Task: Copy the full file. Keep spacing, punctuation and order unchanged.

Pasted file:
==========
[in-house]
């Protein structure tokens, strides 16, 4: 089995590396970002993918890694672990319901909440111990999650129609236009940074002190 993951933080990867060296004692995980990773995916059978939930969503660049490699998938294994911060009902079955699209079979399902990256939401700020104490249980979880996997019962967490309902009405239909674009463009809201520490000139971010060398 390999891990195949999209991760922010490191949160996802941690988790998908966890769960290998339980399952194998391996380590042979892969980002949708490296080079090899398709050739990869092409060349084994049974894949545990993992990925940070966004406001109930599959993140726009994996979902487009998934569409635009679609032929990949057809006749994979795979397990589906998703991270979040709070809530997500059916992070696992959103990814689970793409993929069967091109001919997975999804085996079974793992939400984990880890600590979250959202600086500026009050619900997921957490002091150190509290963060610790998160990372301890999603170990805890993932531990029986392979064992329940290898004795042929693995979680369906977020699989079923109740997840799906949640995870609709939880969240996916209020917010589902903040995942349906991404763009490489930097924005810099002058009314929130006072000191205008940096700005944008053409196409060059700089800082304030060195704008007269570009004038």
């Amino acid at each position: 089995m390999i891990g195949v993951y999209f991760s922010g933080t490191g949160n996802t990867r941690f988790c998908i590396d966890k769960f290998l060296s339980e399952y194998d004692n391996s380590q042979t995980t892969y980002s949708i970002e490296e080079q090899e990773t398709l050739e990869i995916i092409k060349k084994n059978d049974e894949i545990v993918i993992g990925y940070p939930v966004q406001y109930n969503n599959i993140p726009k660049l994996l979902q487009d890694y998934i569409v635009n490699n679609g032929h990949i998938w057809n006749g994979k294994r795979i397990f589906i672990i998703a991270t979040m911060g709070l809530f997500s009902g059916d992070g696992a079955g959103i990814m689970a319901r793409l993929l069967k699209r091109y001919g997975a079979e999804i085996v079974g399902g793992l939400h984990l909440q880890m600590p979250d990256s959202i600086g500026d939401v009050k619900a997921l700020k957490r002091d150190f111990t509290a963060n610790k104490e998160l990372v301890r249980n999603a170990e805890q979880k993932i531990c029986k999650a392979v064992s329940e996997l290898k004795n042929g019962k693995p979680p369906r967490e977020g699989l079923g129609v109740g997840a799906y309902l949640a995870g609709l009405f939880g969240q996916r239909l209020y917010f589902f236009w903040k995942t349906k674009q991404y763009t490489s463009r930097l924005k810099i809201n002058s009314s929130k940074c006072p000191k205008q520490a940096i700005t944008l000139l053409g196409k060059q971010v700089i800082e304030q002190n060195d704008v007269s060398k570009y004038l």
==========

[in-house]
């Protein structure tokens, strides 16, 4: 089995590396970002993918890694672990319901909440111990999650129609236009940074002190 993951933080990867060296004692995980990773995916059978939930969503660049490699998938294994911060009902079955699209079979399902990256939401700020104490249980979880996997019962967490309902009405239909674009463009809201520490000139971010060398 390999891990195949999209991760922010490191949160996802941690988790998908966890769960290998339980399952194998391996380590042979892969980002949708490296080079090899398709050739990869092409060349084994049974894949545990993992990925940070966004406001109930599959993140726009994996979902487009998934569409635009679609032929990949057809006749994979795979397990589906998703991270979040709070809530997500059916992070696992959103990814689970793409993929069967091109001919997975999804085996079974793992939400984990880890600590979250959202600086500026009050619900997921957490002091150190509290963060610790998160990372301890999603170990805890993932531990029986392979064992329940290898004795042929693995979680369906977020699989079923109740997840799906949640995870609709939880969240996916209020917010589902903040995942349906991404763009490489930097924005810099002058009314929130006072000191205008940096700005944008053409196409060059700089800082304030060195704008007269570009004038």
């Amino acid at each position: 089995m390999i891990g195949v993951y999209f991760s922010g933080t490191g949160n996802t990867r941690f988790c998908i590396d966890k769960f290998l060296s339980e399952y194998d004692n391996s380590q042979t995980t892969y980002s949708i970002e490296e080079q090899e990773t398709l050739e990869i995916i092409k060349k084994n059978d049974e894949i545990v993918i993992g990925y940070p939930v966004q406001y109930n969503n599959i993140p726009k660049l994996l979902q487009d890694y998934i569409v635009n490699n679609g032929h990949i998938w057809n006749g994979k294994r795979i397990f589906i672990i998703a991270t979040m911060g709070l809530f997500s009902g059916d992070g696992a079955g959103i990814m689970a319901r793409l993929l069967k699209r091109y001919g997975a079979e999804i085996v079974g399902g793992l939400h984990l909440q880890m600590p979250d990256s959202i600086g500026d939401v009050k619900a997921l700020k957490r002091d150190f111990t509290a963060n610790k104490e998160l990372v301890r249980n999603a170990e805890q979880k993932i531990c029986k999650a392979v064992s329940e996997l290898k004795n042929g019962k693995p979680p369906r967490e977020g699989l079923g129609v109740g997840a799906y309902l949640a995870g609709l009405f939880g969240q996916r239909l209020y917010f589902f236009w903040k995942t349906k674009q991404y763009t490489s463009r930097l924005k810099i809201n002058s009314s929130k940074c006072p000191k205008q520490a940096i700005t944008l000139l053409g196409k060059q971010v700089i800082e304030q002190n060195d704008v007269s060398k570009y004038l």